Australia’s weather will serve up a smorgasbord of variability this weekend, including another bout of heavy rain for the eastern seaboard.

The soaking thankfully won’t match the intensity of early April, but a separate weather system will also bring heavy rain to far north Queensland, while a tropical low threatens to intensify into a late season cyclone in the Gulf of Carpentaria.

Clear skies will prevail across the rest of Australia this weekend but with a vastly different feel — southern states will rug up through frosty nights, while Western Australia’s incredible run of unseasonable warmth heads into record territory.

Overnight temperatures will fall to single digits in southern parts of South Australia.(Supplied: Gary Mansell)

Stormy week culminates in weekend drenching for east coast

The storm season ends in less than a fortnight, but this week has brought an unseasonably active outbreak of thunder and lightning to NSW, and occasionally southern Queensland.

While thunderstorms eased on Friday, the stormy skies are now being replaced by a broad rainband across south-east Queensland, along with heavy showers along the NSW coast.

The rain will result from a similar set-up to the previous deluge – a humid airstream off the Tasman and Coral seas clashing with a mass of cold air over the inland.

But thankfully a repeat of the severe floods which ravaged Sydney and the Illawarra is unlikely due to a low pressure system forming well offshore, as opposed to a fortnight ago when a low developed right on the coast.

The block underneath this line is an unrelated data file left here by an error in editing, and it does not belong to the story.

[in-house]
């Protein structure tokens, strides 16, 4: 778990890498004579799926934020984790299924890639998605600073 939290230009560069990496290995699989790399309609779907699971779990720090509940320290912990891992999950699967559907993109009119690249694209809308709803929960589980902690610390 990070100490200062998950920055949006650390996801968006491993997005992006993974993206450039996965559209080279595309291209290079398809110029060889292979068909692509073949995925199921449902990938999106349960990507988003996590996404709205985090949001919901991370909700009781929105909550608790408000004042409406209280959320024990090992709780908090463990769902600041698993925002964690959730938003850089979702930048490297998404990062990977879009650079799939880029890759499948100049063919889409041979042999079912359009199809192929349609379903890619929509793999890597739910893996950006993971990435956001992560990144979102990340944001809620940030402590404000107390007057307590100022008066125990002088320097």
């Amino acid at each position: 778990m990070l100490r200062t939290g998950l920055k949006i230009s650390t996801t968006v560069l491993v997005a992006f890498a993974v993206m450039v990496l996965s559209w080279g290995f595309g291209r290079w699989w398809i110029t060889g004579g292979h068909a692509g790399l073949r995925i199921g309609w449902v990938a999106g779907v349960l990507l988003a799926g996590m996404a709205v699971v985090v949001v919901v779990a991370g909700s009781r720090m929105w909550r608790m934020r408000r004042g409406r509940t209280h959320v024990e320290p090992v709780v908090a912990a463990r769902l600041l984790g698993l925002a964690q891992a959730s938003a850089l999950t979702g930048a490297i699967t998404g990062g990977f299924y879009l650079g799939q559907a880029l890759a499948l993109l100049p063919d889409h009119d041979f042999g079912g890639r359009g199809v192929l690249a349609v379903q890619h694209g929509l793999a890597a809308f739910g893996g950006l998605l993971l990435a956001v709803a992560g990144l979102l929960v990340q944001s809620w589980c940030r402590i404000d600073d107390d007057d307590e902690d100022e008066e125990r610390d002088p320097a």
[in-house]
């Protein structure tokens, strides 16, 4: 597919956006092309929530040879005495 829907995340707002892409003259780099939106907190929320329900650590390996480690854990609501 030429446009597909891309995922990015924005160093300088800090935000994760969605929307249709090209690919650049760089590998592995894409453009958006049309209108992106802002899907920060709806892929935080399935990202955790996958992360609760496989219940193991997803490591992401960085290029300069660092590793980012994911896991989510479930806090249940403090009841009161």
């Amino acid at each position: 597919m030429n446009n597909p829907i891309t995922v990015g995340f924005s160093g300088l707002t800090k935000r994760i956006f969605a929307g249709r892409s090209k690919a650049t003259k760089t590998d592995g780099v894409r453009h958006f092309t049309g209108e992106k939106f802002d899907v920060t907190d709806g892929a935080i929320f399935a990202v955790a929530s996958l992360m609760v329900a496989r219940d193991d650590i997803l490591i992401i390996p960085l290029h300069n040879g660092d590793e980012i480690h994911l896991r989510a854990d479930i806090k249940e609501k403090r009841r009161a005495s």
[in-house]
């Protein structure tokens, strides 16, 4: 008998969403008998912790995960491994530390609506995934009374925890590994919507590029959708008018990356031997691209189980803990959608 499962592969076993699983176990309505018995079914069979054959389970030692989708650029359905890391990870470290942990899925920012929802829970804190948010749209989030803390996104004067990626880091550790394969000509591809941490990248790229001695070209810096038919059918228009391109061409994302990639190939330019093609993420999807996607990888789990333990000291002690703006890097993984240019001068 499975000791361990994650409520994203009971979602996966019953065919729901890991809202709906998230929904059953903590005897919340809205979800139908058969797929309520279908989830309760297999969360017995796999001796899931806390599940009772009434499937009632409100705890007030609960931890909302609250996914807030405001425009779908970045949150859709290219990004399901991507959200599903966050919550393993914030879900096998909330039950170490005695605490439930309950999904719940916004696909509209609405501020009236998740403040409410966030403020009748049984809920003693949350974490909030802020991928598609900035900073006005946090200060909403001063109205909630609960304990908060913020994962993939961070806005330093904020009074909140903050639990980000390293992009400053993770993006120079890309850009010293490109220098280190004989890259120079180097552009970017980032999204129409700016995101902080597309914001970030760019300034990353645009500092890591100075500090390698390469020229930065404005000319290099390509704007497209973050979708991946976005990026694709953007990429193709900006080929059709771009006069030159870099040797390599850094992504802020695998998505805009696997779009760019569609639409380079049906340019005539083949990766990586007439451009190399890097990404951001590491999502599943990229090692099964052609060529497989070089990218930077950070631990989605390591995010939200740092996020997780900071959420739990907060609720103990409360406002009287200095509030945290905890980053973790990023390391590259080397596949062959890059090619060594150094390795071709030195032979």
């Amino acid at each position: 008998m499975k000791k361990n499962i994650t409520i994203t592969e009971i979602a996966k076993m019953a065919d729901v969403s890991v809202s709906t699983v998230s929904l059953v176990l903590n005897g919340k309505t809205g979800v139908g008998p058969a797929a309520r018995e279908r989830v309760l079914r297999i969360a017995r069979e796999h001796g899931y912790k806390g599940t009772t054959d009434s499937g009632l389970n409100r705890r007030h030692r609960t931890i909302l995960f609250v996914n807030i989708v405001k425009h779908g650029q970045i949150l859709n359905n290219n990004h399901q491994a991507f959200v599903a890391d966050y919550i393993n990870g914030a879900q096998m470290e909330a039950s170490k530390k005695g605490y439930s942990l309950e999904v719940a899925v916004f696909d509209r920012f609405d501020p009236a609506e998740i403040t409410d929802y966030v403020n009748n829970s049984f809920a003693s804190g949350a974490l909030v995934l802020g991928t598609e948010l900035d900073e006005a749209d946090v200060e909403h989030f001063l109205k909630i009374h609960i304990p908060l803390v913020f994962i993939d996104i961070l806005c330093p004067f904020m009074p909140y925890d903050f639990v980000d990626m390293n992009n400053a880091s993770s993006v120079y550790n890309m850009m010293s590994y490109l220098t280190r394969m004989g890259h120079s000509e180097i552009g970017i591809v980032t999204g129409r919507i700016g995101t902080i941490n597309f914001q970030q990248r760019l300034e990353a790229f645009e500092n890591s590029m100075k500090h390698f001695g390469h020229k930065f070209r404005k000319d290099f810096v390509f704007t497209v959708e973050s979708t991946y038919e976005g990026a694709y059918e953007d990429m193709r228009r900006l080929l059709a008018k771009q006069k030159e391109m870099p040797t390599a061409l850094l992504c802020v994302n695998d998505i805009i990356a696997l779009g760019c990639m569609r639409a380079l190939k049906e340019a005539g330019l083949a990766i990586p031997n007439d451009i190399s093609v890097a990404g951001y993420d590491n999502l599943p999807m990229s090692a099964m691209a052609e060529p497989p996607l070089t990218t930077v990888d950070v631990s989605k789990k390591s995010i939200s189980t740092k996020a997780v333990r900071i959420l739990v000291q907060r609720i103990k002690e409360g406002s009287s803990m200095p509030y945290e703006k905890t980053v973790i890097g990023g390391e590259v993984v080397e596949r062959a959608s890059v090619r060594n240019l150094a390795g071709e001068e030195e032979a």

The heaviest falls will arrive from Saturday to Monday from about Rockhampton to the Gold Coast where totals could exceed 100mm, potentially enough to trigger a few pockets of minor riverine flooding, and possibly very isolated flash flooding.

Brisbane can expect rain to develop on Saturday, persist on and off through Sunday, before easing on Monday, and is likely to pick up anything from about 20 to 80mm — the uncertainty due to the city’s location on the southern periphery of the system.

For NSW, the heaviest falls this weekend will impact the northern half the coast where more than 50mm could accumulate.

Sydney’s wettest day will be Saturday when up to about 20mm could fall across coastal suburbs.

Only a few millimetres should fall over western suburbs of Sydney, however Penrith has already received 264mm this month — more than five times the average and the wettest April in 36 years.

Bureau monitors tropical low and issues flood watch for north Queensland

Like the thunderstorm season, the northern wet season also wraps up in less than two weeks, but a weak tropical low has formed over the Arafura Sea and is showing signs it could develop further this weekend.

The bureau currently indicates there is only a 10 per cent chance the low will deepen into a cyclone, however regardless of the system’s status, its movement is still of critical importance.

Thankfully for the flood weary north, a track slowly west is forecast this weekend, perhaps clipping the far north-east tip of the NT – a path which would avoid inland penetration and a subsequent heavy rain across tropical catchments.

Cyclone numbers have declined in recent decades due to climate change.(ABC News)

Even including the unlikely addition of another system, the 2023-24 season will finish with below average cyclone activity in Australian waters, continuing the trend of declining numbers through the past few decades.